This debate goes beyond loosing your hair or puking your guts out. While those side effects are certainly real, many side effects are long-term (heart and brain damage) and some side effects may be late stage (sterility).
This debate is not about the chances of living or dying. The “experts” told me I was terminal…in late 1997. I then underwent a controversial non-conventional therapy. I went from end-stage multiple myeloma to complete remission in 17 months. Cancer experts can be very wrong.
One one side, chemotherapy can be truly lifesaving. On the other side of the debate, chemotherapy can result only in a host of collateral long-term damage resulting in the patient dying of his/her chemotherapy as much as his/her cancer.
Keep in mind that I am a father as well. I would do anything for my son. Would I give him chemotherapy? Thank goodness Alex turned 18 last September…
This debate is about deciding what therapy you choose for you.
Scroll down the page and tell me what you think.
“A court will determine whether a 17-year-old girl, under something called the “mature minor doctrine,” can be forced to undergo chemotherapy after she refused treatment for her cancer.”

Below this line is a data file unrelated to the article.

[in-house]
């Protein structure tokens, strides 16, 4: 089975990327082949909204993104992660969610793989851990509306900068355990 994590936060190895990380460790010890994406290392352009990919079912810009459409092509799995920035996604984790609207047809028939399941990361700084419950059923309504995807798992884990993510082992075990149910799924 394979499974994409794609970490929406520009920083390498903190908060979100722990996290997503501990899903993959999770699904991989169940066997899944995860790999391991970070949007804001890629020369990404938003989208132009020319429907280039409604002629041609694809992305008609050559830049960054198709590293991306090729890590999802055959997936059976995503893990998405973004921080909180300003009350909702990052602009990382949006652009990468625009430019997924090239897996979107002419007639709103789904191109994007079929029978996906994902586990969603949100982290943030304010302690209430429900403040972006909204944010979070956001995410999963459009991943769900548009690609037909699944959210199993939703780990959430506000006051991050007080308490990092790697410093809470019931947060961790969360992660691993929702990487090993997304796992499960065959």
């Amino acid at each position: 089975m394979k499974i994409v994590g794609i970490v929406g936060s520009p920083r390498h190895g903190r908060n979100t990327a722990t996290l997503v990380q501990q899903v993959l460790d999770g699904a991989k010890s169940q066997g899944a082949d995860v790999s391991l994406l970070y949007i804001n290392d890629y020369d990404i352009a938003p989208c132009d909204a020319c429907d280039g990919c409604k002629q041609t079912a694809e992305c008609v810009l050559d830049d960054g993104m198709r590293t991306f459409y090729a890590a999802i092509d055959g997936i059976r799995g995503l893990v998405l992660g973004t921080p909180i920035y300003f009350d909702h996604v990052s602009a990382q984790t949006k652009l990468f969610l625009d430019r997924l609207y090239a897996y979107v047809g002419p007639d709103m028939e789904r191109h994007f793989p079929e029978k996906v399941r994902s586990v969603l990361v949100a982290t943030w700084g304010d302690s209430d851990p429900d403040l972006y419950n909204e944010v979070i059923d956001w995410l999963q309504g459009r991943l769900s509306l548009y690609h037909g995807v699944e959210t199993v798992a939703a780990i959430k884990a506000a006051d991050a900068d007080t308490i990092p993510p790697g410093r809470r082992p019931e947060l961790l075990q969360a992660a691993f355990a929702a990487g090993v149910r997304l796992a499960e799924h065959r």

Should it matter if we are talking about a mature 17 year old or an 18 year old?
“Cassandra was diagnosed with Hodgkin’s lymphoma in September, but decided she didn’t want to complete the prescribed treatment, according to a court summary. Her mother supported this decision, but the Department of Children and Families stepped in and ordered her mother to comply with the doctor’s treatment recommendation. “
Both the minor and her mom have refused chemotherapy. Can the state force the minor?
“Although chemotherapy is a drug that destroys cancer cells, its side effects include hair loss, nausea, pain and fertility changes, according to the National Cancer Institute.”
If the chemotherapy causes the minor to become sterile and can’t bear children because of the state forcing chemo on her, is the state responsible for the minor’s sterility?